There is sand in the wind. Fine grains sting the eyes of children virgin to this golden coast. Ah, but I am savvier. I shield my face with curved palms whenever a crafty gust comes a'calling.
This is Great Yarmouth, a Norfolk coastal resort so close to its neighbouring county, it could easily dip its toes into rival waters, but doesn't for fear of the nasty nip of a Suffolk crab. We visit this town every summer. I have no choice in the matter. I am a mere child, not yet into double figures. Every year, the same holiday camp, same week, same everything. My parents are Mr and Mrs Routine. You could set clocks by them.
I love to explore. Sometimes I disappear for hours. I return when I'm hungry. My folks don't notice my absence. My mother is too busy trading white skin for brown. My father is too busy doing nothing in particular.
I climb the mighty sand dunes that dominate this weathered landscape. Giant tuffets of lofty grass cling on for dear life, the only green amidst a never-ending blanket of pale yellow. I conquer the summit with ease. I am the king of my sandcastle, and from my golden throne I look out to sea. A faraway fishing boat rests upon the horizon. I wonder why it doesn't fall off the edge. Maybe it will if I watch long enough.
I notice an oddity beside a tuffet. With eager hands, I spade away the sand that conceals this secret treasure. Oh, wow, it's a huge metal chain, the size of which I have never before seen. I tug, I pull, I heave, but this chain is going nowhere.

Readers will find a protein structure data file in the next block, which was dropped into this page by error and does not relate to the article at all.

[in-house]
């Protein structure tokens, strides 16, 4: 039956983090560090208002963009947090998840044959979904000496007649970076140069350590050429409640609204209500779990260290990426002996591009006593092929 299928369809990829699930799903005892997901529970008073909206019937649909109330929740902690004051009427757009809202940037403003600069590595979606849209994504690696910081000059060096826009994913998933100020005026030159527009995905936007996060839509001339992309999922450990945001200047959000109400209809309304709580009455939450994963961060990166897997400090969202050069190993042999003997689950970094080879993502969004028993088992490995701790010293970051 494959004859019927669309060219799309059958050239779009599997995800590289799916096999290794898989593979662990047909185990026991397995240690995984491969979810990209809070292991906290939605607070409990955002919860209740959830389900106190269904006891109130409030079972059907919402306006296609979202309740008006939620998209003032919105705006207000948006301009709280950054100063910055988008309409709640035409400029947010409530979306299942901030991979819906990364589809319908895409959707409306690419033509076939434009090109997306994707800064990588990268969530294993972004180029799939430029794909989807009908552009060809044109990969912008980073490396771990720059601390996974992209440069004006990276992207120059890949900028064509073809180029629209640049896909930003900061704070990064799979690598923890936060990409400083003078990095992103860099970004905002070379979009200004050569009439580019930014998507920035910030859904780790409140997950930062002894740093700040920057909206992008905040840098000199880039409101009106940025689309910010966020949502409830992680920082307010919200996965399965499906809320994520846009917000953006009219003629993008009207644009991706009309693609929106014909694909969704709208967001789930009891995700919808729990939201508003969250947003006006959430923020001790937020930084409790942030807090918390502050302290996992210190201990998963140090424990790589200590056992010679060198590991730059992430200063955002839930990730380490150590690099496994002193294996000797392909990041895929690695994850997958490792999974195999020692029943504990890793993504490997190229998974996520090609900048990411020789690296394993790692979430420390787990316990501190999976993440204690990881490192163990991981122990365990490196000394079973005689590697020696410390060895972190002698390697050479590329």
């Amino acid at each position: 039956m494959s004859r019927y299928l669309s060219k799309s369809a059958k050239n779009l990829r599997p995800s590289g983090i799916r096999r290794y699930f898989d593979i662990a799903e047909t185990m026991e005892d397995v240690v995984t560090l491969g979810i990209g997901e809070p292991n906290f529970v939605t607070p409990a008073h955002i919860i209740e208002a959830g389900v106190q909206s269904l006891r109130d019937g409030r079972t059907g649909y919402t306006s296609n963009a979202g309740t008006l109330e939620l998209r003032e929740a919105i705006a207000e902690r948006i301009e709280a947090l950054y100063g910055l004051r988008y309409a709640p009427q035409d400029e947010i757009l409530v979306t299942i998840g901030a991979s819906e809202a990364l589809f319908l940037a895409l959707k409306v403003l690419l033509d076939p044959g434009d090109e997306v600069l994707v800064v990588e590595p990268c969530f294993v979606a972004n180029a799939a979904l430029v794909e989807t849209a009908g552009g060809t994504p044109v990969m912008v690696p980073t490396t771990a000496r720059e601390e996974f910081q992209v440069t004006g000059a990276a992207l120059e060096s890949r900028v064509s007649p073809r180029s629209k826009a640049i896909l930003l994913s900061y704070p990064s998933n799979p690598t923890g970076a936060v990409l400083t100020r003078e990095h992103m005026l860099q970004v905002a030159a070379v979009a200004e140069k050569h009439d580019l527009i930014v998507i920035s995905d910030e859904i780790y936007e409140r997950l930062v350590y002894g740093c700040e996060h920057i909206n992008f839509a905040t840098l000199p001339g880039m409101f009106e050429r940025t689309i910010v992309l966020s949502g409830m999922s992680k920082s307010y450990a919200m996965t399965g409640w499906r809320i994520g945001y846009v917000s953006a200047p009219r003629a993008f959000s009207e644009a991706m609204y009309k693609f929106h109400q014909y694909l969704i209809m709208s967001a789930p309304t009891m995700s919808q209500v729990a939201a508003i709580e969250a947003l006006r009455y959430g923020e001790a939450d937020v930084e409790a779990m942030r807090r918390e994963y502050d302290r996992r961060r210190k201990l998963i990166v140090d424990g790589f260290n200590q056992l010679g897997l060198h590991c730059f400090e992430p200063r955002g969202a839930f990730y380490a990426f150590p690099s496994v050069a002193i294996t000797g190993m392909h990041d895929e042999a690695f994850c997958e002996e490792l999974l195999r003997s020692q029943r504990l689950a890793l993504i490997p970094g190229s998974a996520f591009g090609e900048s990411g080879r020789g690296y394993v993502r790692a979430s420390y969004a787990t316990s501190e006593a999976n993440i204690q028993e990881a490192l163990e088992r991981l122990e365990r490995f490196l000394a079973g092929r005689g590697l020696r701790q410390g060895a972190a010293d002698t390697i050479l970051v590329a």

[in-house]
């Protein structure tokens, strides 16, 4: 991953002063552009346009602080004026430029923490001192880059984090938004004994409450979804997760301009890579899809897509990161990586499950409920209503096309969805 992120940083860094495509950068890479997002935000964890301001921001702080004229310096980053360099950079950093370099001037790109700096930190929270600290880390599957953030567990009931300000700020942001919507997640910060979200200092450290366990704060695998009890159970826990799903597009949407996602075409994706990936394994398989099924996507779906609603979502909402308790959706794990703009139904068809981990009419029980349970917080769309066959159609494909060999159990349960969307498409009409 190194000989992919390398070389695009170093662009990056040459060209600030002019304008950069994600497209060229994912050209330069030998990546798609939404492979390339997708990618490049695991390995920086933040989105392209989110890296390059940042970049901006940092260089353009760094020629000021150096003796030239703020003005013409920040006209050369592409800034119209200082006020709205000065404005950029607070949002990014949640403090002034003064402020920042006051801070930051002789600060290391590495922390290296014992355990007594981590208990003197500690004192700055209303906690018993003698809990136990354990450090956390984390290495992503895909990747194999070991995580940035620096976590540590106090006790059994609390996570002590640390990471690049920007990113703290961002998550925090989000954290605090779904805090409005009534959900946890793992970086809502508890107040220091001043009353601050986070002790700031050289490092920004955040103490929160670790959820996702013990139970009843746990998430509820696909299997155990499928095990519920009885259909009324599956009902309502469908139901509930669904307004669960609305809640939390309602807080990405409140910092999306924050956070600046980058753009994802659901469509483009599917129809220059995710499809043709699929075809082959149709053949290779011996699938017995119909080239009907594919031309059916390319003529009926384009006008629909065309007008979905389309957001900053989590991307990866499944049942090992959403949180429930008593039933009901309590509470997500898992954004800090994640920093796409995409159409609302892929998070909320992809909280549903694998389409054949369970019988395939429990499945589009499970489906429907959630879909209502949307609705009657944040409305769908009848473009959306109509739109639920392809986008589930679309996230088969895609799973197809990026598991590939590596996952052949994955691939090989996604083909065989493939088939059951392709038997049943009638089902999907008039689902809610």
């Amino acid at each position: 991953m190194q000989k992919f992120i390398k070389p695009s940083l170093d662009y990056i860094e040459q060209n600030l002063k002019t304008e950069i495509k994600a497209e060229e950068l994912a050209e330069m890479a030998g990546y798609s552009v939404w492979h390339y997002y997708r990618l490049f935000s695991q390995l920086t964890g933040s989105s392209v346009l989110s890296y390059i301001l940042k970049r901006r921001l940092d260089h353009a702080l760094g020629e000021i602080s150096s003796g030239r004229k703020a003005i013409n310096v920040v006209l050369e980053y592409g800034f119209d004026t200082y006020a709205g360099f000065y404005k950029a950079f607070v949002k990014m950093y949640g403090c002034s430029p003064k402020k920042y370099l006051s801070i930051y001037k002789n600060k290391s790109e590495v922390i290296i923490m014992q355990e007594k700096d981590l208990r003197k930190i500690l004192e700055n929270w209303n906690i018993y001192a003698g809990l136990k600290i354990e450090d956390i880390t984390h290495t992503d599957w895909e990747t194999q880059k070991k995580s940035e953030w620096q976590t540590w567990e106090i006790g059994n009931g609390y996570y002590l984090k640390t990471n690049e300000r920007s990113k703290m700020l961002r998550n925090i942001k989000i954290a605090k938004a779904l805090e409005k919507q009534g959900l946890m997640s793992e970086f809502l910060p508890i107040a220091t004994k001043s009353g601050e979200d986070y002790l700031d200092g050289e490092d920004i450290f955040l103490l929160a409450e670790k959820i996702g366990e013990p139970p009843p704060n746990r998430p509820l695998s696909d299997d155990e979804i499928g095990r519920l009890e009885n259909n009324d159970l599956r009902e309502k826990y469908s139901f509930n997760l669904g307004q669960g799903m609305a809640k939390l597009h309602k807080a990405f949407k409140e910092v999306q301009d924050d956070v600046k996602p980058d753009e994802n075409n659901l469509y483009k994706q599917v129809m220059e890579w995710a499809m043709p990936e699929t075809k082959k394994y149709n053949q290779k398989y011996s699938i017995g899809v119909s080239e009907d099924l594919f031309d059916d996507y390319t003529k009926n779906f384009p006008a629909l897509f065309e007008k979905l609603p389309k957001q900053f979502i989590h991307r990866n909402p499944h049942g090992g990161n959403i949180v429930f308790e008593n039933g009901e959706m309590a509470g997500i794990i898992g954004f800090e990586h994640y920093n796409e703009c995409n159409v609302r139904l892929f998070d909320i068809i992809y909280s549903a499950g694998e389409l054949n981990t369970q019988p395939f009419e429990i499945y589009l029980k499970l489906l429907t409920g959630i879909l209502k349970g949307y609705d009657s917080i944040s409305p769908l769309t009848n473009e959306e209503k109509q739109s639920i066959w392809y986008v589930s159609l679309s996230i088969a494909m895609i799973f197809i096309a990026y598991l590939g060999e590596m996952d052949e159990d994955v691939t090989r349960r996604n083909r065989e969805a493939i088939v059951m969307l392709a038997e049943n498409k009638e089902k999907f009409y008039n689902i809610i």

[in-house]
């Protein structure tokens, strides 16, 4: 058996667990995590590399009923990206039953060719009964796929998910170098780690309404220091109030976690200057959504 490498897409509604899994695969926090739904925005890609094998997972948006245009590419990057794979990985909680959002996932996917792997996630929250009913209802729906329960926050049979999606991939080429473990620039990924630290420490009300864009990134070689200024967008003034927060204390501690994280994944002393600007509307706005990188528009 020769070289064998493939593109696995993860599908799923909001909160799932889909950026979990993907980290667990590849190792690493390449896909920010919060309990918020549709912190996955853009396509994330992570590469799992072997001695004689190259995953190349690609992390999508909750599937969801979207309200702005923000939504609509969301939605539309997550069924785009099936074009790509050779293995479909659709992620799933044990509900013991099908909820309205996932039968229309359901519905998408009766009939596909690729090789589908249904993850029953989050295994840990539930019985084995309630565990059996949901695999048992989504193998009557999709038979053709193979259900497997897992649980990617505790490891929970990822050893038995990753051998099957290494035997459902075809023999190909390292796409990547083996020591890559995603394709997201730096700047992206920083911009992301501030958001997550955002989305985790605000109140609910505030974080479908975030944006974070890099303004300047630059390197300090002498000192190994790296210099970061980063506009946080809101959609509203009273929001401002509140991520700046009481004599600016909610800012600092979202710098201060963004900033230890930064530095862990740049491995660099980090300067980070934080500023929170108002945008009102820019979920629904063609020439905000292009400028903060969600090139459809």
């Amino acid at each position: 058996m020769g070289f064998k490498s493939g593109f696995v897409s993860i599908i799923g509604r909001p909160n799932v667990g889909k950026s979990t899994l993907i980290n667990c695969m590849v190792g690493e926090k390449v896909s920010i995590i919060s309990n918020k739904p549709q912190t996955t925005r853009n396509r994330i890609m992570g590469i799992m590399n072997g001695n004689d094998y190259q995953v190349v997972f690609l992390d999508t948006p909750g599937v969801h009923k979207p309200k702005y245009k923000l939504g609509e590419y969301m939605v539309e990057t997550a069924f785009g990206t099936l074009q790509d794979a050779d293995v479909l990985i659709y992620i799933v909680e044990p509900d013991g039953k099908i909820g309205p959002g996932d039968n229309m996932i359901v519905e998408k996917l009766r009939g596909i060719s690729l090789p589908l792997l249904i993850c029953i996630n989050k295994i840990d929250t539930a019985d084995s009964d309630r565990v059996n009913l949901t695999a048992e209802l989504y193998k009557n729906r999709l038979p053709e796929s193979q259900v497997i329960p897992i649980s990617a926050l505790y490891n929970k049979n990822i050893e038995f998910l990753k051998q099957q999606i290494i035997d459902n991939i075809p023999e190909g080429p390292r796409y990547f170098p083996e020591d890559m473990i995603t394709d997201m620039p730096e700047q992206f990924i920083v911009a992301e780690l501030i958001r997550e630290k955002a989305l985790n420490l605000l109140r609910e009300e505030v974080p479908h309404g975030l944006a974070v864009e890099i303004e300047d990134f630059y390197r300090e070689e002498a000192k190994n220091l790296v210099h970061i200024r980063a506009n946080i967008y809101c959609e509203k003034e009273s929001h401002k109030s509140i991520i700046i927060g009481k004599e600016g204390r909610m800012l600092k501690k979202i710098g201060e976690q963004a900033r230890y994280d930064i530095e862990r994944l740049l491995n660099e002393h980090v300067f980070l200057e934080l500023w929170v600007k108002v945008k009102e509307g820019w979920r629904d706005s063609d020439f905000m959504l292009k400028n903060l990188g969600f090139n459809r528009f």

The shadow of my father darkens my sun. He warns me to leave well alone. 'This chain is connected to the biggest plug in the world,' he explains. 'If you pull too hard, the sea will gurgle down the plughole and drain to nothing.'
I tell him I'm sorry. We bury my find deep in the sand. And we leave the beach in search of fish and chips.
Twenty years on, I am that father. My boy has been quiet for far too long. In my head, alarm bells scream for attention. I am no longer busy doing nothing in particular as I scale the grassy dunes and catch him in the act. Like father like son, he has discovered my secret.
I explain, 'This chain is connected to the biggest plug in the world. If you pull too hard, the sea will gurgle down the plughole and drain to nothing.'
He tells me he's sorry. We bury his find deep in the sand. And we leave the beach in search of fish and chips.
One day, before I grow too frail, I will return to those dunes and pull that chain. And on that day, curiosity will triumph. So if the sea ever gurgles down the plughole and drains to nothing, you'll know who to blame.
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